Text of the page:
Trump’s year in coal, not so good

On Jan. 11, Luminant Generation shut down the 1,100-MW Sandow coal-fired power plant near Austin, Texas. On Jan. 12, the Federal Energy Regulatory Commission turned down a request from Ohio’s FirstEnergy to transfer the 1,300-MW Pleasants Power Station from the company’s merchant generating arm to its regulated utilities Monm Power and Potomac Edison.

Both actions came as Donald Trump, who campaigned for president in 2016 by claiming he would rescue the troubled U.S. coal industry and bring back jobs for coal miners, was completing his first year in office. How has Trump fulfilled those campaign promises so far?

The two actions last week are emblematic of how market realities are rendering Trumps’ bluster hollow. The coal industry continues to struggle in the face of market truths that easy campaign promises can’t dent. Electricity demand is not growing enough to support large baseload plants amid continued low natural gas prices. The federal environmental regulatory hurdles Trump falsely claimed were killing coal have had little to do with the closures.

The biggest step the administration took during the year was the Department of Energy’s harebrained scheme to kill the competitive wholesale markets that set electricity prices for more than half of the U.S. in order to subsidize coal and nuclear plants. The same week as the Sandow closure and the failure of FirstEnergy’s game of musical power plants, the Federal Energy Regulatory Commission unanimously rejected Energy Secretary Rick Perry’s plan. All four of Trump’s FERC appointees, along with holdover Cheryl LaFleur, turned thumbs down on the plan.

Robert Murray

Murray Energy coal boss Robert Murray, who, it was widely reported, came up with the basics of the failed Perry ploy, was apoplectic at the FERC action. CNN Money reported that Murray said in an interview, “Mr. Trump’s administration made some bad appointments to this commission,” adding, “The bureaucrats appointed by Mr. Trump and the one already there have failed to carry out their obligations during this crisis.”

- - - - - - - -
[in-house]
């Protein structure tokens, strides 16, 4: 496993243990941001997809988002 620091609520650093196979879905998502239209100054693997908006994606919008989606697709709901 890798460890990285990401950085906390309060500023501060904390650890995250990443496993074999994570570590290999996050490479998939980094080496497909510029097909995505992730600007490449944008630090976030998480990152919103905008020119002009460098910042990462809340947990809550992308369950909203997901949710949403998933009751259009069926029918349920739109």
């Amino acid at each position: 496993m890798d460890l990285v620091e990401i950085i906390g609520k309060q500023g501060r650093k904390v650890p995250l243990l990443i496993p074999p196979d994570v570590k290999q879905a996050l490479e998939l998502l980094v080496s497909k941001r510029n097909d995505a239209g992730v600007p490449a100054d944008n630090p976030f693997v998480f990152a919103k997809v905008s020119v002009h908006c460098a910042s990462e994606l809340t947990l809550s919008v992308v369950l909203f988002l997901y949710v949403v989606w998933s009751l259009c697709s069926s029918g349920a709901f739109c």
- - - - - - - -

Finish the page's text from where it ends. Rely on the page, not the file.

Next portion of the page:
A more realistic view of the coal industry comes from a new report by the Rhodium Group – “The Year in Coal” – which found “that while US production did recover slightly, it had nothing to do with a change in federal policy. In fact, according to new Rhodium Group estimates, domestic coal consumption continued to decline last year. The growth in US output was due entirely to higher export demand and slower inventory draws.”

The most dismal aspect of the Rhodium report is domestic coal consumption. “US coal consumption declined by 2.4% in 2017,” said the report, “falling to its lowest level since 1982. Demand was running above 2016 levels in the first half of the year due to higher natural gas prices, but plummeted during the third and fourth quarters, falling 9% and 7% year-on-year respectively.” The Rhodium Group is a New York-based management consulting firm.

One of the most disheartening aspects of the year in coal comes in a long report from Reuters last November, headlined “Awaiting Trump’s coal comeback, miners reject retraining.” Reporter Valerie Volcovici traveled around southwestern Pennsylvania coal country looking at why a wide array of job training programs aren’t thriving. The general conclusion: the miners think coal is coming back. It’s a job they know, that employed their fathers and grandfathers, and they believe in wishes over reality.

Coal mining jobs are not coming back in any significant way. The coal industry’s U.S. market is slipping badly, mines have become much more productive, using fewer miners, and the coal industry now has fewer workers than the Arby’s fast food chain.

But there are jobs out there in new industries, as Pittsburgh found out when the U.S. steel industry collapsed. Pittsburgh is now built on education and health care and is more prosperous than ever.

But the miners’ belief in Trump’s fantasies is producing a “Catch 22” situation, as Reuters’ Volcovici observes. “Coal miners are resisting retraining without ready jobs from new industries, but new companies are unlikely to move here without a trained workforce,” Volcovici writes. “The stalled diversification push leaves some of the nation’s poorest areas with no clear path to prosperity.”

In southwestern Pennsylvania, the uptick in production driven by foreign demand for metallurgical coal has fueled the cargo cult fantasy that coal is coming back. The area has copious met coal deposits, which is why Pittsburgh became the iron and steel city of the 19th and 20th centuries. But thermal coal for power plants is the industry’s backbone, and that’s a declining market under the best of circumstances.

— Kennedy Maize